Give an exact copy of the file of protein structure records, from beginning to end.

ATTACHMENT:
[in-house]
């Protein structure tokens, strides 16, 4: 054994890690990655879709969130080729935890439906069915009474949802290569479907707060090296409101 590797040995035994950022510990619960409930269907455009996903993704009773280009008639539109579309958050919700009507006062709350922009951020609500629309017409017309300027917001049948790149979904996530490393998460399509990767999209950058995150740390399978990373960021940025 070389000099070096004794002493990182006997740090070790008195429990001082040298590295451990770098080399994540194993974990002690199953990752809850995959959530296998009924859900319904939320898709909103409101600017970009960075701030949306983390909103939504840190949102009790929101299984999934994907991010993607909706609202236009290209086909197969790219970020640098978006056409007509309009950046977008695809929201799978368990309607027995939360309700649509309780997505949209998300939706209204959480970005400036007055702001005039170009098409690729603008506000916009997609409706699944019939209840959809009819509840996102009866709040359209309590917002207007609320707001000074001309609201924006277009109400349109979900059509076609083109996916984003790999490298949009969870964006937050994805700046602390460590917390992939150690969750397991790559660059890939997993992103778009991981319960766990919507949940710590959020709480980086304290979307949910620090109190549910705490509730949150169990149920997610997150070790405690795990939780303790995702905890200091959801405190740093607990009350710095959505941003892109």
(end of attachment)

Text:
[in-house]
């Protein structure tokens, strides 16, 4: 054994890690990655879709969130080729935890439906069915009474949802290569479907707060090296409101 590797040995035994950022510990619960409930269907455009996903993704009773280009008639539109579309958050919700009507006062709350922009951020609500629309017409017309300027917001049948790149979904996530490393998460399509990767999209950058995150740390399978990373960021940025 070389000099070096004794002493990182006997740090070790008195429990001082040298590295451990770098080399994540194993974990002690199953990752809850995959959530296998009924859900319904939320898709909103409101600017970009960075701030949306983390909103939504840190949102009790929101299984999934994907991010993607909706609202236009290209086909197969790219970020640098978006056409007509309009950046977008695809929201799978368990309607027995939360309700649509309780997505949209998300939706209204959480970005400036007055702001005039170009098409690729603008506000916009997609409706699944019939209840959809009819509840996102009866709040359209309590917002207007609320707001000074001309609201924006277009109400349109979900059509076609083109996916984003790999490298949009969870964006937050994805700046602390460590917390992939150690969750397991790559660059890939997993992103778009991981319960766990919507949940710590959020709480980086304290979307949910620090109190549910705490509730949150169990149920997610997150070790405690795990939780303790995702905890200091959801405190740093607990009350710095959505941003892109």